Urbanization Effect on the Observed Change in Mean Monthly Temperatures between 1951-1980 and 1971-2000 in Korea
- Cite this article as:
- Chung, U., Choi, J. & Yun, J.I. Climatic Change (2004) 66: 127. doi:10.1023/B:CLIM.0000043136.58100.ce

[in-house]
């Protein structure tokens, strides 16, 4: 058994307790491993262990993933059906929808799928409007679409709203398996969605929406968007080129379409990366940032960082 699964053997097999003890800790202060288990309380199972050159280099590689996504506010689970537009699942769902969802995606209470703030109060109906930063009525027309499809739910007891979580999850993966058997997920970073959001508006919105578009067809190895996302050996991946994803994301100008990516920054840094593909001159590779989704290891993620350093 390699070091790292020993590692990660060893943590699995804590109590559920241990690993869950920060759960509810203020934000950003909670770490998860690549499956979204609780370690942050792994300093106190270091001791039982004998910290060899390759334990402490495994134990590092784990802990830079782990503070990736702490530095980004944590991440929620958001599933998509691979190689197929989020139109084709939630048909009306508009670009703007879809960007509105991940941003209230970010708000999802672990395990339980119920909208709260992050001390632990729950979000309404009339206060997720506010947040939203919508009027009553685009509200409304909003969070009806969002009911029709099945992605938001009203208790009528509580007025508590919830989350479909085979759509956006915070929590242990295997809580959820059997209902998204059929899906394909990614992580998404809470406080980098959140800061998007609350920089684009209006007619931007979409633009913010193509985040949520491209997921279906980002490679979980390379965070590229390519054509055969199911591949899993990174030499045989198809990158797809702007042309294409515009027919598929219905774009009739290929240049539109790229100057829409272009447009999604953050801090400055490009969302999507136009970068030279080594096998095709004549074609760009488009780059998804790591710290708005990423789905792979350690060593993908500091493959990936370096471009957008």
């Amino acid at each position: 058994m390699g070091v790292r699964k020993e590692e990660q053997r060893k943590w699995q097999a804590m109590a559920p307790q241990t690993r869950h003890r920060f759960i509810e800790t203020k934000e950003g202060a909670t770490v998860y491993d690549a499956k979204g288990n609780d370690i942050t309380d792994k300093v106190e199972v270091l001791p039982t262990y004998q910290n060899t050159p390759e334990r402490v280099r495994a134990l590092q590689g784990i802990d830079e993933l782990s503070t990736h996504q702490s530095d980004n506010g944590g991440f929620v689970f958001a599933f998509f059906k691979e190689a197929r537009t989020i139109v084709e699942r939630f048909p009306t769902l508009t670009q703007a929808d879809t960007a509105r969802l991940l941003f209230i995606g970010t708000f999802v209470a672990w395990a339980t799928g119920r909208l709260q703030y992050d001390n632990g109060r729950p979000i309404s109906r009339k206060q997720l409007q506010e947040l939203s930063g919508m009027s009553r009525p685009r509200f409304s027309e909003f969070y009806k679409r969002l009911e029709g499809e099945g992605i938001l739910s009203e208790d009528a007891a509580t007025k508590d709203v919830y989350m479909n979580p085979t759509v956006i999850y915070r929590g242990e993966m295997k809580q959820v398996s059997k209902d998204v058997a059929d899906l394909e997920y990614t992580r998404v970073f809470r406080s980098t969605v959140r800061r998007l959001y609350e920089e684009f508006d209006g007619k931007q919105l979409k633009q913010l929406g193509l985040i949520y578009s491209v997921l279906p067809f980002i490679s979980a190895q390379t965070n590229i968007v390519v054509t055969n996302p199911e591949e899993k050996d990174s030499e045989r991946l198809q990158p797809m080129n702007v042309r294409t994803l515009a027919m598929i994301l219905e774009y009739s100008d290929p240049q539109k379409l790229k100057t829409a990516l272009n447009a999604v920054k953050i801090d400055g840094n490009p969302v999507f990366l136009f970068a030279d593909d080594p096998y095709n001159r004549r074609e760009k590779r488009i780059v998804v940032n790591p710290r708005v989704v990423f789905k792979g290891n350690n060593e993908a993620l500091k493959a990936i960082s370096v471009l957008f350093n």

Gridded temperature data are necessary to run ecological models at regional scales for climate impact studies and have been generated by spatially interpolating measured values at synoptic stations. Because there are few synoptic stations with long-term records in rural areas in Korea, data from urban stations have been used for this purpose. Due to the overlapping of the rapid urbanization-industrialization period with the global warming era in Korea, climate data from these urbanized areas might be contaminated with urban heat island effect. This study was conducted to differentiate urbanization and regional climate change effects on apparent temperature change. Monthly averages of daily minimum, maximum, and mean temperature at 14 synoptic stations were prepared for 1951-1980 (past normal) and 1971-2000 (current normal) periods, respectively.Differences in two temperature normals were regressed to the logarithm of the population increase at 14 corresponding cities from 1966 to 1985. The regression equations were used to determine potential effects of urbanization and to extract the net contribution of regional climate change to the apparent temperature change. According to the model calculation, urbanization effect was common in all months except April. Up to 0.5° warming of nighttime temperature was induced by urbanization in the current normal period compared with the past normal period. There was little effect of regional climate change on local warming in the warm season (May through November). The cool season was warmed mainly by regionally increased daytime temperature. The results could be used to remove urbanization effects embedded in raw data, helping restore unbiased rural temperature trends in South Korea.